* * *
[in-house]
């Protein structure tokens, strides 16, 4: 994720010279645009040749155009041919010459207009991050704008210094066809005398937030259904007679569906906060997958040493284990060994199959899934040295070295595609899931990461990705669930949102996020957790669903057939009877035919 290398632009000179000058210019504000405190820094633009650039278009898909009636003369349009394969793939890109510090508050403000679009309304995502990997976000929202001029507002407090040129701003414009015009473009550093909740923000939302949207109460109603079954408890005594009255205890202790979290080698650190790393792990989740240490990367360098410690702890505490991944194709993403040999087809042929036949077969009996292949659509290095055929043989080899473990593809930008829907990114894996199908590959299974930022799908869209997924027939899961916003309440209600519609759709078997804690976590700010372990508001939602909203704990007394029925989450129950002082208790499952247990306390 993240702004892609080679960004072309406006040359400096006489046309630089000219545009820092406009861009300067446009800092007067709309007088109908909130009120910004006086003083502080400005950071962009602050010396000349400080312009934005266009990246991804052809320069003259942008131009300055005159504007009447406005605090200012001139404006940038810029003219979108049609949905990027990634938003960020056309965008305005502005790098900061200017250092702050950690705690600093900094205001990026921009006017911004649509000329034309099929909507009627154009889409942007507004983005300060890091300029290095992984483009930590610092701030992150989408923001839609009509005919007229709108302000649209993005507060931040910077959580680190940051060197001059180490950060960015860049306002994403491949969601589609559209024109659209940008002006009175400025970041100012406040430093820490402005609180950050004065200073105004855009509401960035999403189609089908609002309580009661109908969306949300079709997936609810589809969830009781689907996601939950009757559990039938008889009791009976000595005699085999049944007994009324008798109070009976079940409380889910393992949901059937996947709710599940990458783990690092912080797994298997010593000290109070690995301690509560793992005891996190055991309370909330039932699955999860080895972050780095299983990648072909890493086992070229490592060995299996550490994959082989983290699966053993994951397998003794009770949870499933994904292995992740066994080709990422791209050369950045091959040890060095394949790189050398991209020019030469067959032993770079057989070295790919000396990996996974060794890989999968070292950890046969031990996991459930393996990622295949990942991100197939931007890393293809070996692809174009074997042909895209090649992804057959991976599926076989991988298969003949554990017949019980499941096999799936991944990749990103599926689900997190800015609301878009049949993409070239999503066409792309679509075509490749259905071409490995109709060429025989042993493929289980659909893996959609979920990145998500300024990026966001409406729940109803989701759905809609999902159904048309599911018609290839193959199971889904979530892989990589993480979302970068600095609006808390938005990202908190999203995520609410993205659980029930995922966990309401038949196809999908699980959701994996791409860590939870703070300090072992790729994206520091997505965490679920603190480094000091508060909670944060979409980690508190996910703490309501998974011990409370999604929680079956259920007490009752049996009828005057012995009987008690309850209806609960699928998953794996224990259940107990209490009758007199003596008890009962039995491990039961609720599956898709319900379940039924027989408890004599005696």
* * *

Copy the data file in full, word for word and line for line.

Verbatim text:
[in-house]
């Protein structure tokens, strides 16, 4: 994720010279645009040749155009041919010459207009991050704008210094066809005398937030259904007679569906906060997958040493284990060994199959899934040295070295595609899931990461990705669930949102996020957790669903057939009877035919 290398632009000179000058210019504000405190820094633009650039278009898909009636003369349009394969793939890109510090508050403000679009309304995502990997976000929202001029507002407090040129701003414009015009473009550093909740923000939302949207109460109603079954408890005594009255205890202790979290080698650190790393792990989740240490990367360098410690702890505490991944194709993403040999087809042929036949077969009996292949659509290095055929043989080899473990593809930008829907990114894996199908590959299974930022799908869209997924027939899961916003309440209600519609759709078997804690976590700010372990508001939602909203704990007394029925989450129950002082208790499952247990306390 993240702004892609080679960004072309406006040359400096006489046309630089000219545009820092406009861009300067446009800092007067709309007088109908909130009120910004006086003083502080400005950071962009602050010396000349400080312009934005266009990246991804052809320069003259942008131009300055005159504007009447406005605090200012001139404006940038810029003219979108049609949905990027990634938003960020056309965008305005502005790098900061200017250092702050950690705690600093900094205001990026921009006017911004649509000329034309099929909507009627154009889409942007507004983005300060890091300029290095992984483009930590610092701030992150989408923001839609009509005919007229709108302000649209993005507060931040910077959580680190940051060197001059180490950060960015860049306002994403491949969601589609559209024109659209940008002006009175400025970041100012406040430093820490402005609180950050004065200073105004855009509401960035999403189609089908609002309580009661109908969306949300079709997936609810589809969830009781689907996601939950009757559990039938008889009791009976000595005699085999049944007994009324008798109070009976079940409380889910393992949901059937996947709710599940990458783990690092912080797994298997010593000290109070690995301690509560793992005891996190055991309370909330039932699955999860080895972050780095299983990648072909890493086992070229490592060995299996550490994959082989983290699966053993994951397998003794009770949870499933994904292995992740066994080709990422791209050369950045091959040890060095394949790189050398991209020019030469067959032993770079057989070295790919000396990996996974060794890989999968070292950890046969031990996991459930393996990622295949990942991100197939931007890393293809070996692809174009074997042909895209090649992804057959991976599926076989991988298969003949554990017949019980499941096999799936991944990749990103599926689900997190800015609301878009049949993409070239999503066409792309679509075509490749259905071409490995109709060429025989042993493929289980659909893996959609979920990145998500300024990026966001409406729940109803989701759905809609999902159904048309599911018609290839193959199971889904979530892989990589993480979302970068600095609006808390938005990202908190999203995520609410993205659980029930995922966990309401038949196809999908699980959701994996791409860590939870703070300090072992790729994206520091997505965490679920603190480094000091508060909670944060979409980690508190996910703490309501998974011990409370999604929680079956259920007490009752049996009828005057012995009987008690309850209806609960699928998953794996224990259940107990209490009758007199003596008890009962039995491990039961609720599956898709319900379940039924027989408890004599005696």